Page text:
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Riddle – What kills more Americans than AIDS, breast cancer, and auto accidents combined?

Imagine saving 100,000 lives per year. It’s doable, but how can we in the HVAC business do this? We are not medical professionals.

The usual and customary practice is for sick people to be admitted to a hospital and come out in better health than when they entered.

Throughout my childhood in Palacios, Texas, I spent time in all but one room of the Bayview General Hospital. Why was I not a victim of Hospital Acquired Infections (HAI)? Bayview had absolutely no HVAC of any kind. For most of the year, a wonderful breeze from over the Gulf of Mexico provided an inexhaustible supply of fresh air through hospital windows.

A report in the ISME Journal (26 Jan. 2012), Florence Nightingale wrote over 150 years ago that open windows are the hallmark of a healthy hospital ward. This observation distills down to a common HVAC process we call ventilation.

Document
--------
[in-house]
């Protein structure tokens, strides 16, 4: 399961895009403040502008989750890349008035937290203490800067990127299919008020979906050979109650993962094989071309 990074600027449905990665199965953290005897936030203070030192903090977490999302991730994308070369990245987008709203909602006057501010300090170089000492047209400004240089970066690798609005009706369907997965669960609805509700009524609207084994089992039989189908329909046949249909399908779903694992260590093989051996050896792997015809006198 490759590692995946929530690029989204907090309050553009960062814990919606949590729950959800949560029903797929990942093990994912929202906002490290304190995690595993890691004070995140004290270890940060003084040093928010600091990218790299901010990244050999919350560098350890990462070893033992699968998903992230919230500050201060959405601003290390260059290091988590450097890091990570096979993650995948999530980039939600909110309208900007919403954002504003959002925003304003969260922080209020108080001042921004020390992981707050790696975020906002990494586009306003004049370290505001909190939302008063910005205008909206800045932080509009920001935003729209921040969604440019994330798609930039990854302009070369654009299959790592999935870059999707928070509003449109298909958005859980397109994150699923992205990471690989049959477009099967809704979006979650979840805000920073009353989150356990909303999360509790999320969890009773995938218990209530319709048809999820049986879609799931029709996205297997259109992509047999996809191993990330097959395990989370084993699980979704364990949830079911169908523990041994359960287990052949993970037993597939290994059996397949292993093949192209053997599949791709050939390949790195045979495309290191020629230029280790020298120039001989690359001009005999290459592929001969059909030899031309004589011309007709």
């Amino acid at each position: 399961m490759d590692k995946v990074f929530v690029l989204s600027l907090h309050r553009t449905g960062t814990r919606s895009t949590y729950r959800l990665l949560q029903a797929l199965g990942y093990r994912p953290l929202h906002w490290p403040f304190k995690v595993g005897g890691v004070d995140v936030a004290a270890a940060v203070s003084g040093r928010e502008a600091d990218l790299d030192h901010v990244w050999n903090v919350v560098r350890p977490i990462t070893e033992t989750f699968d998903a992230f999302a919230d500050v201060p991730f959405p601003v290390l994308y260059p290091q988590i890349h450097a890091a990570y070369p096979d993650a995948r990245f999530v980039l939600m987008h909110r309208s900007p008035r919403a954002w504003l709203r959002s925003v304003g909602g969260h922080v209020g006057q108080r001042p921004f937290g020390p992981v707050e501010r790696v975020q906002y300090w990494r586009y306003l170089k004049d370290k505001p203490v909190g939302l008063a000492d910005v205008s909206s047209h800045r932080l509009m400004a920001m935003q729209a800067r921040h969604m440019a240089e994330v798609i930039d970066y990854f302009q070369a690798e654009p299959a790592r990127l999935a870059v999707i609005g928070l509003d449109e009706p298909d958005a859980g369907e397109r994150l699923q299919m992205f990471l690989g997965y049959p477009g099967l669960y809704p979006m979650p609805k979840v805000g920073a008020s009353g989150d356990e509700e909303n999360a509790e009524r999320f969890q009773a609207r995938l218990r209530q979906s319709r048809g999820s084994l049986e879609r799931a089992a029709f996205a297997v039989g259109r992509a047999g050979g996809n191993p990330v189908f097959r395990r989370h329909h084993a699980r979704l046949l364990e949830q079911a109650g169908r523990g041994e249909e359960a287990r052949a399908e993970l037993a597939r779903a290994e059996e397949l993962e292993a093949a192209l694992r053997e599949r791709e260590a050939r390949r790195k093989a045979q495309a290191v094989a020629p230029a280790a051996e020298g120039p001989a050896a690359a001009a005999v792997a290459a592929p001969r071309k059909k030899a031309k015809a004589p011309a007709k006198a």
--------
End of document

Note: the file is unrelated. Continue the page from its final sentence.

One hospital customer I service has had no outdoor air ventilation in the Emergency Room department. We discovered that although the outdoor damper actuator freely worked, it was doing nothing. Nada. Zip. When the original HVAC equipment was installed, the mechanical contractor installed a rectangular damper incorrectly sized in the outdoor air duct. One dimension of the damper was okay, it was the other that was substantially greater than the dimension of the duct; it was installed at an angle that assured its premature demise.

The ER AHU wasn’t the only area with no ventilation. We discovered several more. Our solution was to add a damper actuator to a balancing damper, remove the failed damper, install our in-house air flow measuring station. A programmable controller precisely now manages ventilation.

In one area, the laboratory, a test and balance (TAB) contractor certified the AHU had an outdoor air intake. The problem was this was not so. True, the damper was open, but no air was flowing because the high impedance of the outdoor air path was many times greater than the low impedance presented by the return air path.

We have a saying: To assume anything is to make an ass out of you and me.

Metrics, on the other hand, eliminate assumptions that can become deadly to patients.

We in the HVAC systems, especially we who provide the intelligence, can play a major role in the prevention and/or reduction of HAI through managed ventilation, precision control of temperature and relative humidity, and by creating reliable means to maintain pressure of specialized areas of the hospital.

John White

President, The Rockwall Company
(972) 771-3514